A fifth of voters feel unable to back the party they most support this election, according to polling for the ERS. It’s more than twice the number as in 2015.
This is a situation foisted on voters by our arcane voting system – one that means people often feel forced to vote for their second or even third-choice party. First Past the Post leads people to try and second-guess how others will vote, rather than being able to simply back who they believe in.
This whole situation turns elections into a gamble around splitting the vote and trying to predict who on the left/right is most likely to win.
That isn’t a democratic election – it’s a lottery election. It’s time for reform and a system where you can always vote for who you believe in.
In some seats, even supporters of the larger parties feel obliged to vote tactically too. Under first-past-the-post, everyone is a loser somewhere.
The scourge of tactical voting is something felt necessary by people of all ages and social backgrounds. 18% of 65- to 74-year-olds and 19% of 18- to 24-year-olds feel they’re ‘voting for the best positioned party to keep out another party that I dislike’. The same is true of 18% of voters in AB occupations and 18% in DE occupations.
In 2015, 74% of votes either boosted MPs’ majorities or went to losing candidates, having no effect on the result whatsoever. If 22 million votes can be thrown in the electoral bin like that, it’s little wonder voters feel the need ‘hold their nose’ and vote tactically rather than for the party they most support.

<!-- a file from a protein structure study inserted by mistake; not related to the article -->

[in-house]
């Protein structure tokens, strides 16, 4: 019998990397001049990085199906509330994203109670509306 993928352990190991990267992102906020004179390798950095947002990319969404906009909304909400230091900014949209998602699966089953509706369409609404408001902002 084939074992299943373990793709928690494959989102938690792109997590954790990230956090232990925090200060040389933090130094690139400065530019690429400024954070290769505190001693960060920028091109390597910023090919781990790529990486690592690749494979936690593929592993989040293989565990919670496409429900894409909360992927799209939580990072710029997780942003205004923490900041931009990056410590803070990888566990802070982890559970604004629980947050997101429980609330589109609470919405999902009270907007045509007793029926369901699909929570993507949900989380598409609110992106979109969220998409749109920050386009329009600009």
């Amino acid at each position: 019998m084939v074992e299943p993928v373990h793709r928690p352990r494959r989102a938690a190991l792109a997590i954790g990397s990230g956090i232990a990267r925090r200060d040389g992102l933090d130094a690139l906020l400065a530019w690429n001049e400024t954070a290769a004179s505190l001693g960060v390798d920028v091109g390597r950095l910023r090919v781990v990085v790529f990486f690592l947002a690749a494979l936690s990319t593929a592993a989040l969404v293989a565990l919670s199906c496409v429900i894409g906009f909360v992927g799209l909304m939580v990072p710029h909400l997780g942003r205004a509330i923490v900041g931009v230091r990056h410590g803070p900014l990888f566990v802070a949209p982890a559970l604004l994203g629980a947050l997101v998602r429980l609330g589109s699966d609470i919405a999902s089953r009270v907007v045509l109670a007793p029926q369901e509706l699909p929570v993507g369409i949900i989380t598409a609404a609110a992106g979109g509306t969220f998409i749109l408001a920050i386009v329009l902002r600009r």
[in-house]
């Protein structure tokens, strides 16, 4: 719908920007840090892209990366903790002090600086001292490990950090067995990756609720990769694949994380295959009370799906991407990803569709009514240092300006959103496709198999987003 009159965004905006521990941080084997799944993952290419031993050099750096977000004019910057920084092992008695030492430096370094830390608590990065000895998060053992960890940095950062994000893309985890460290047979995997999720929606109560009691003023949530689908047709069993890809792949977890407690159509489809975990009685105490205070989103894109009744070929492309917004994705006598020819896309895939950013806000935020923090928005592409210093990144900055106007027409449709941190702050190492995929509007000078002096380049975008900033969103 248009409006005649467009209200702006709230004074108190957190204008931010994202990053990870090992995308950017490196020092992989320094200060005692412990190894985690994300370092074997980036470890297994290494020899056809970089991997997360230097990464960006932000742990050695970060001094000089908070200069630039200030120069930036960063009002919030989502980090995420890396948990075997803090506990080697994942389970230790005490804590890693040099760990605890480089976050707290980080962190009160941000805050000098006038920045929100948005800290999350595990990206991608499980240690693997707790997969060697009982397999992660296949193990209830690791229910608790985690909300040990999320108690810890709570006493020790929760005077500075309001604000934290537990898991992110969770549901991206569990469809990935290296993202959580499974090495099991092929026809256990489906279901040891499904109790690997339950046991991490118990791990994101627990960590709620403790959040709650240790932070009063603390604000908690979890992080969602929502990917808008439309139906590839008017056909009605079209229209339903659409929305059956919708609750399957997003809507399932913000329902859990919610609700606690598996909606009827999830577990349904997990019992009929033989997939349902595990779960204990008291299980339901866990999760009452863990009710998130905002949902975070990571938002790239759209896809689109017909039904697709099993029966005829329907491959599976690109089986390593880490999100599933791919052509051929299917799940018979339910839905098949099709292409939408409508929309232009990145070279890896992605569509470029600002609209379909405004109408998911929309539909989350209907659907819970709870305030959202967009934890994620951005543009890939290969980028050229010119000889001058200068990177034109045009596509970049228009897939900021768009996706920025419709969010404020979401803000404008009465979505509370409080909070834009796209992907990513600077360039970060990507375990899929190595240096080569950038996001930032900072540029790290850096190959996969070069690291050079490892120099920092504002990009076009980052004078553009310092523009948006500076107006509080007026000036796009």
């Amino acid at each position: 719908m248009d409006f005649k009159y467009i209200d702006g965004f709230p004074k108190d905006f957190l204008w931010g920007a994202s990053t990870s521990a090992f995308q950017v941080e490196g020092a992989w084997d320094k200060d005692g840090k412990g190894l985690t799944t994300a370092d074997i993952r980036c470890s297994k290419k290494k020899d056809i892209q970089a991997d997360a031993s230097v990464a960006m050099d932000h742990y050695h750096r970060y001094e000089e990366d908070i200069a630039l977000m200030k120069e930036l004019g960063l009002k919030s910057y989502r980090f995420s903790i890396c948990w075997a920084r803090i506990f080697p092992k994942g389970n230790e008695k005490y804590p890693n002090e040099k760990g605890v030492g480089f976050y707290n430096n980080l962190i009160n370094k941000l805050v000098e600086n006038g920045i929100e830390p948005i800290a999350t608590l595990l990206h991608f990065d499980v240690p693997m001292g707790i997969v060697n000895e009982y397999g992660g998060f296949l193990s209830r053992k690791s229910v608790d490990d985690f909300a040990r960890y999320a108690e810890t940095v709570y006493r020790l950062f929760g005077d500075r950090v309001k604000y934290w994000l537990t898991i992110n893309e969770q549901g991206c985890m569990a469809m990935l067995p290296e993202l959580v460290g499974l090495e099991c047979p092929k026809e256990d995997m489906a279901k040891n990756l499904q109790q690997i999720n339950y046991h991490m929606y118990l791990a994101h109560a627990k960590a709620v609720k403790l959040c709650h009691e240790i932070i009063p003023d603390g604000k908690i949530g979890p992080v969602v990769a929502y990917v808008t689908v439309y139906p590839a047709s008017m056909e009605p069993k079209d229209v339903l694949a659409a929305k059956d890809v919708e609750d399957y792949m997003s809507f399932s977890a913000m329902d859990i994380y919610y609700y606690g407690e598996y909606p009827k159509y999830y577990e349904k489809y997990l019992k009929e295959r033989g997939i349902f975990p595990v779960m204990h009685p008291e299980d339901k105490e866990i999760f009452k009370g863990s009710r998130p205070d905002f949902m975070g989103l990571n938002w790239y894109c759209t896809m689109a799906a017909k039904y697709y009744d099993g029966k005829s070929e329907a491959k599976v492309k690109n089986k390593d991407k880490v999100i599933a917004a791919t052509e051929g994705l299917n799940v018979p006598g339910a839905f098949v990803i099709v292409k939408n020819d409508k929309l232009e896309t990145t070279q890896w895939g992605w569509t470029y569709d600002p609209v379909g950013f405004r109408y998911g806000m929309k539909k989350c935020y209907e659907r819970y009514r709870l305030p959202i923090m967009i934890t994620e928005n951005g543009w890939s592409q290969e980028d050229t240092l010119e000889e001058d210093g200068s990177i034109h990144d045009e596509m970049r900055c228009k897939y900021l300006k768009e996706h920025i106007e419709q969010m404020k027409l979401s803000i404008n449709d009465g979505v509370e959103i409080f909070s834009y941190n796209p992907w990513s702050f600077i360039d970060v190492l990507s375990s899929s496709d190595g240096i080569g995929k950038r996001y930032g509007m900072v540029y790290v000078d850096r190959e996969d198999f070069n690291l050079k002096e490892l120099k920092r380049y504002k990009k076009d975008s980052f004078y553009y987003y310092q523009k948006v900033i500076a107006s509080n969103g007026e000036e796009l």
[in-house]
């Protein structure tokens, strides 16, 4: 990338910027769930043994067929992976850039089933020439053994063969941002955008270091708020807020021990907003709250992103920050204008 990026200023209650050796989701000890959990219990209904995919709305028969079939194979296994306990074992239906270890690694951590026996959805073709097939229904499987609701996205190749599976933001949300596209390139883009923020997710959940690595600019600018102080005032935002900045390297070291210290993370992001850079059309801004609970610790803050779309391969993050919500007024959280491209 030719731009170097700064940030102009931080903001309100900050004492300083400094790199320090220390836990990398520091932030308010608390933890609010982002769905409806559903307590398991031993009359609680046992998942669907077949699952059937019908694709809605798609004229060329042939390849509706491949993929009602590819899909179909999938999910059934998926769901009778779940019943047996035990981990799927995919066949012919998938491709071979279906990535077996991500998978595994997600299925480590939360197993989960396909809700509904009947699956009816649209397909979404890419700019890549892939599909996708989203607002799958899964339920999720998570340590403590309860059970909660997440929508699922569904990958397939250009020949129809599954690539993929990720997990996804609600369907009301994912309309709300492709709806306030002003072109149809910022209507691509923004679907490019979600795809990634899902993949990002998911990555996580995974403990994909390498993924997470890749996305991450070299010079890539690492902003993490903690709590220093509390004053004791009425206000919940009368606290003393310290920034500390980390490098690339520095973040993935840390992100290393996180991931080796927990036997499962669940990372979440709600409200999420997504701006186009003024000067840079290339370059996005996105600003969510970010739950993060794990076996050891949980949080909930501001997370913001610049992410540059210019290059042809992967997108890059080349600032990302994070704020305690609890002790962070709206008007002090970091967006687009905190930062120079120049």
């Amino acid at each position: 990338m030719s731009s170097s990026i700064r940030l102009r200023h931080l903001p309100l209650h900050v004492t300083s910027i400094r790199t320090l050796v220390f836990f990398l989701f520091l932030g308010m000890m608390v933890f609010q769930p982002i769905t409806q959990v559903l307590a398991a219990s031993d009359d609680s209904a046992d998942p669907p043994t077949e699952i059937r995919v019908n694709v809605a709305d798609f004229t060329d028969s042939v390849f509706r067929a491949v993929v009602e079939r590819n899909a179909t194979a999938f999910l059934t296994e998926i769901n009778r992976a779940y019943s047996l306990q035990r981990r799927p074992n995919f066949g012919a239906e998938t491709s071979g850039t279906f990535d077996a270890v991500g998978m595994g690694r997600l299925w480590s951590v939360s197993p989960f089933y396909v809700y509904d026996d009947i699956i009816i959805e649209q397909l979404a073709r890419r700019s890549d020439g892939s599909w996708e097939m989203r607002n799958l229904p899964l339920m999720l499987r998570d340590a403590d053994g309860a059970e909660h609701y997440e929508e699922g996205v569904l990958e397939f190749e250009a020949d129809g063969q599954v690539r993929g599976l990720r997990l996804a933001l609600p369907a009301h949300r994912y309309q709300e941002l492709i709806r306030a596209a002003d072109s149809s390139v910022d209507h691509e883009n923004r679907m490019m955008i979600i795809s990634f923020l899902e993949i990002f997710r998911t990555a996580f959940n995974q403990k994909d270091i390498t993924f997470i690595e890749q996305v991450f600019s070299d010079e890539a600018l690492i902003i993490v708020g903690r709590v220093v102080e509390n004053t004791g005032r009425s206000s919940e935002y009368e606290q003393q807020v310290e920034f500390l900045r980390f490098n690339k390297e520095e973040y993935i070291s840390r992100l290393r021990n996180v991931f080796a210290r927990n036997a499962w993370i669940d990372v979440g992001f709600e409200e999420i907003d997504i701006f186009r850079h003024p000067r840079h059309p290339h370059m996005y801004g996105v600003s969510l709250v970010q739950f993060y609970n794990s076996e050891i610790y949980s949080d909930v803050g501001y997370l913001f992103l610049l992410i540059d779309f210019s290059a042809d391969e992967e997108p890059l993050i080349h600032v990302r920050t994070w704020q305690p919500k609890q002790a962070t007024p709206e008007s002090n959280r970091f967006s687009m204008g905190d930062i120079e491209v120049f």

Those who are involved in party campaigning will also have witnessed the tactical campaigning that happens under first-past-the-post– having to journey to nearby constituencies or even further afield to help a candidate in a marginal, ignoring the local base if their local seat is either safe-enough or a no-hoper for their party.
The proliferation of ‘vote-swapping’ websites has been exacerbated this year, with anti-Labour and anti-Conservative tactical voting joined by pro-Brexit and anti-Brexit tactical voting. While this shows noteworthy sophistication in the face of an arcane and confusing electoral system, where seats don’t match votes, it shouldn’t be this way. The Single Transferable Vote would resolve this issue, letting people rank candidates so they don’t lose out by backing the party they most support and instead get the strong local representation for which they have voted and which they deserve.
Polling by BMG Research, commissioned by the Electoral Reform Society. Fieldwork dates: 26th – 29th May 2017. Sample: 2,016 GB adults aged 18+.